Mike O’Brien vs. Albert Shen
Challenger Albert Shen entered the August primary with a strong resume, lots of cash on hand, and a sterling endorsement from The Seattle Times. Thus the race for Council Position 8 held the promise of being an interesting one. Yet in the primary, freshman Councilman Mike O’Brien cruised to a 24-point victory.
Shen attributes his lackluster showing to being a first-time candidate whose name still is not in wide circulation. He’s running as a candidate, he says, who’ll take on big issues—transportation, education, the Duwamish River. “I believe the city’s responsibility is to take care of the basic needs of the city: potholes, public safety, public transportation that works; education. His (O’Brien’s) priorities are plastic bags and paper phone books.”
That is a reference to O’Brien’s successful sponsorship of Seattle’s plastic-bag ban (which one recent survey showed had a 62 percent approval rating in Seattle) and his attempt to ban phone books (which was successfully passed by the City Council but overturned in court). O’Brien says his first term shows he’s adept at getting results as an elected leader. He also points out his successful push for more affordable housing in South Lake Union and for public financing of City Council races. He also strongly supported the city’s sick-leave ordinance, which Shen argues hurts small businesses, especially those owned by minorities, part of an often-times clumsy attempt by Shen to highlight his Chinese heritage in the race (In July, he told The Stranger that he was running, in part, because there were no minorities on the council, then corrected himself when reminded of Bruce Harrell, who is African American and Japanese American. Then, in September, he made an almost identical mistake, telling Seattle Weekly that “we haven’t had an Asian-American on the council for a while.” Reminded of Harrell again, he said he meant to say Chinese-American).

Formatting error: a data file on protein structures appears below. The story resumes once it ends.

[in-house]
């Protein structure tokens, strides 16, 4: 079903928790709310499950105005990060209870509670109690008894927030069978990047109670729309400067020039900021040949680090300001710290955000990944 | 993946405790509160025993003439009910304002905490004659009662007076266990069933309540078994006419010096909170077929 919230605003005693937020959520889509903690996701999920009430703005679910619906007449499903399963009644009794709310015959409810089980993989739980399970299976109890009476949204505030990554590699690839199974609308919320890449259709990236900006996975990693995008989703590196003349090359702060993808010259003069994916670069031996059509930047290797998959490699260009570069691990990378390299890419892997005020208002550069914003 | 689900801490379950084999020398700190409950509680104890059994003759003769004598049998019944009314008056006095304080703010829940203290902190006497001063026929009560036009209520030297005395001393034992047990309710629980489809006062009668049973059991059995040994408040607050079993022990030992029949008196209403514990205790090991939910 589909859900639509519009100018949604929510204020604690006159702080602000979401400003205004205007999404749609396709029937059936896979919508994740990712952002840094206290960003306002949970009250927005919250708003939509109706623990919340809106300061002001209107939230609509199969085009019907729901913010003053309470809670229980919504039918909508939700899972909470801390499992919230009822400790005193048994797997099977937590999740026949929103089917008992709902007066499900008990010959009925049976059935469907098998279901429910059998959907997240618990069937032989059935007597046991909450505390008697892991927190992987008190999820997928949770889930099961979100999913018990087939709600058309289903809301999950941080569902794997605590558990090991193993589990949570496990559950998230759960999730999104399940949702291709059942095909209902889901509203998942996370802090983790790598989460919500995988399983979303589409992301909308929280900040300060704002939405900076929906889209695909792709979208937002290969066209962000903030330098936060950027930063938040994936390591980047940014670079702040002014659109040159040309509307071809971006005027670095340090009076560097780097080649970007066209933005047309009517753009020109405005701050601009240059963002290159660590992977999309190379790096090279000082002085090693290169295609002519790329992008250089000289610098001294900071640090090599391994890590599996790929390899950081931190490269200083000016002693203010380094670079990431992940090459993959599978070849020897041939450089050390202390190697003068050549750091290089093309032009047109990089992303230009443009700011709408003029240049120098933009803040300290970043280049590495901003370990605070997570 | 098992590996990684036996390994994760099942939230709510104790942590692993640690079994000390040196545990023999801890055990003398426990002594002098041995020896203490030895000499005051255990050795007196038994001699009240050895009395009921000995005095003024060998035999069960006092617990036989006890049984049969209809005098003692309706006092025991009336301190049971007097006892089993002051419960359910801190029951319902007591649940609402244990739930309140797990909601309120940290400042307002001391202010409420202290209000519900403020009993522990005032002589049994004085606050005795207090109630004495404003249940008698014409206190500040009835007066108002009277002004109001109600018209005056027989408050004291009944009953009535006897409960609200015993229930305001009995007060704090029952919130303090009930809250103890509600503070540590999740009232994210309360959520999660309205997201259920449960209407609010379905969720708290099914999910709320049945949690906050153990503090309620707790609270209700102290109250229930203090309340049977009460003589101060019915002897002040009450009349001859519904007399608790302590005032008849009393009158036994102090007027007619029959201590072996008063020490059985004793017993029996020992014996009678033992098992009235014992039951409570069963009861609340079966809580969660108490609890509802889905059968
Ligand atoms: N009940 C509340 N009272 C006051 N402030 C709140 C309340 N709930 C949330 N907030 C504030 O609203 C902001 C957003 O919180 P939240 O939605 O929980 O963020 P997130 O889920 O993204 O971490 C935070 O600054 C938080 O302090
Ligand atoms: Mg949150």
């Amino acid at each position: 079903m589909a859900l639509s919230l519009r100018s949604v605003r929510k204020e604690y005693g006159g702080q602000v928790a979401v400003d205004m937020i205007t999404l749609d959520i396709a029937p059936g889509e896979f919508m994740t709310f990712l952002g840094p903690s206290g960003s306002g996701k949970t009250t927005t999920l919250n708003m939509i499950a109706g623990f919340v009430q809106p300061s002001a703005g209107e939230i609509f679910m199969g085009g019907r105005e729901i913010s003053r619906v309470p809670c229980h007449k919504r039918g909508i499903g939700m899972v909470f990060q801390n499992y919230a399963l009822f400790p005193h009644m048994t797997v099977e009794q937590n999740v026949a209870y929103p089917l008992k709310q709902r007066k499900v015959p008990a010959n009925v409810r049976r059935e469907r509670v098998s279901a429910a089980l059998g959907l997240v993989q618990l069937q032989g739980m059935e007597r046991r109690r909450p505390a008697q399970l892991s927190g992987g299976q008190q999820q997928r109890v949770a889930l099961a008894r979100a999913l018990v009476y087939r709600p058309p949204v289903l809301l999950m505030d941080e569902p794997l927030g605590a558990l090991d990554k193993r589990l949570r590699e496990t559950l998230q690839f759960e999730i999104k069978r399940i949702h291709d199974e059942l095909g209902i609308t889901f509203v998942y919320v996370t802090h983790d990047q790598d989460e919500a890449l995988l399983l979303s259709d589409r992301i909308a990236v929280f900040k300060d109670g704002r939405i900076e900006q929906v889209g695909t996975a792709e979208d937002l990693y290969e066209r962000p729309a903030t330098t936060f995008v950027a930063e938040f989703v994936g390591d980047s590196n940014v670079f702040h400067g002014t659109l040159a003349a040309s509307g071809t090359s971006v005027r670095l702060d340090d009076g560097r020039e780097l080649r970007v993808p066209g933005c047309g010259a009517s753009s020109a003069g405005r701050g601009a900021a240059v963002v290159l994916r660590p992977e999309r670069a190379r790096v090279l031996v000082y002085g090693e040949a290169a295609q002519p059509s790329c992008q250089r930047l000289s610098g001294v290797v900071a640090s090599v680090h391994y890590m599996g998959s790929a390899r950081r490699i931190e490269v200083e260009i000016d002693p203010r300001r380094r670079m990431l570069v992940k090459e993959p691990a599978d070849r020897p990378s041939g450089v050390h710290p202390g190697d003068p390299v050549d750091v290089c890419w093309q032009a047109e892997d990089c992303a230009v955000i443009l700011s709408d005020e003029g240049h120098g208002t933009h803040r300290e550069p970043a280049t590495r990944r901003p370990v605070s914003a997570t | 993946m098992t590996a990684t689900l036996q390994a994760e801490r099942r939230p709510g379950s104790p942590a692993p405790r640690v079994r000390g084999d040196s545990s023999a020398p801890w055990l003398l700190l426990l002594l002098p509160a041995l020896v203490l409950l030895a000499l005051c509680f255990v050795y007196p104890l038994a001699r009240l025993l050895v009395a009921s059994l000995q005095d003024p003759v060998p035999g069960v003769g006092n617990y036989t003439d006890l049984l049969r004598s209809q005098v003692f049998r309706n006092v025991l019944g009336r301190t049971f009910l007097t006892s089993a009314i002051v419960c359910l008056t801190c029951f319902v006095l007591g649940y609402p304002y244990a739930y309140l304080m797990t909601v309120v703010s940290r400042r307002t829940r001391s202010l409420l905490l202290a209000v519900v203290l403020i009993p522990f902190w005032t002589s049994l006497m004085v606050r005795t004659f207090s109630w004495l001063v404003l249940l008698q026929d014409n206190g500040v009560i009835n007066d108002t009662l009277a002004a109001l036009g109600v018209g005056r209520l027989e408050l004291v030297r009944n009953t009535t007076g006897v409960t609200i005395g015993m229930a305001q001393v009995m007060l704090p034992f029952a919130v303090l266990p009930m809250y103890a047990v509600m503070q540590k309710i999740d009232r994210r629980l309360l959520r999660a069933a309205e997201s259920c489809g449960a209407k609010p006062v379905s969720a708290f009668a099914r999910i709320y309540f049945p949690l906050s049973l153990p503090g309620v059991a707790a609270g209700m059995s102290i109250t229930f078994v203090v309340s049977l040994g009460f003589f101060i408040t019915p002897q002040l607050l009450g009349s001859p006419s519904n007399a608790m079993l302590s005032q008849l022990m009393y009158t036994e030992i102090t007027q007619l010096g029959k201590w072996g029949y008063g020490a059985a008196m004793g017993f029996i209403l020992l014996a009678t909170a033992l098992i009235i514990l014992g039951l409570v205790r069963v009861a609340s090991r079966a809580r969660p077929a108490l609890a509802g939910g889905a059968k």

In the primary, Shen spent twice as much as O’Brien and continues to outraise him, leading the incumbent by more than $40,000 as of Sept. 30, suggesting he does have a base. He also, predictably, got another endorsement from the city’s only daily newspaper this week. But O’Brien says the primary results speak volumes that “Seattle is much further left than The Seattle Times would seem to imply in their endorsement of Albert.”
Sally Bagshaw vs. Sam Bellomio
Sam Bellomio asserts that the members of the Seattle City Council are members of an aristocratic elite who are unwilling to change the current political order because they are thereby enriched and empowered. He is a fixture at council committee meetings, where he uses his allotted two minutes to rail against this paradigm, at times donning star-spangled costumes for patriotic effect. In September he called Tim Burgess a dick.
Remembering that Cervantes’ gentleman from La Mancha is so detached from reality that he wages battles against dragons that are not actually there, Bellomio’s race against first-term councilwoman Sally Bagshaw is Quixotic in the truest sense.
Nick Licata vs. the City Fruit Initiative
When I Googled “Fruit for City Council Seattle” in hopes of finding some information on candidate Edwin Fruit, who is challenging long-time councilman and poetry advocate Nick Licata, the top two results were for something called City Fruit.
City Fruit is a program that seeks to better use the veritable cornucopia that Seattle presents to us every year by teaching people how to get the most out of their fruit trees. According to its website, cityfruit.org, fruit too often “goes unused because people are not sure when to harvest it, how to eat it, or they are put off by damage caused by preventable disease and pests.”
Edwin Fruit, meanwhile, hasn’t mounted anything approaching a serious campaign against Licata.
Were Licata running against City Fruit instead of Edwin Fruit, he may have had to actually campaign. But as it is, Licata is getting a free pass to his fifth term in office.
Richard Conlin vs. Kshama Sawant
Read Matt Driscoll’s excellent examination of this “dispiriting” race here.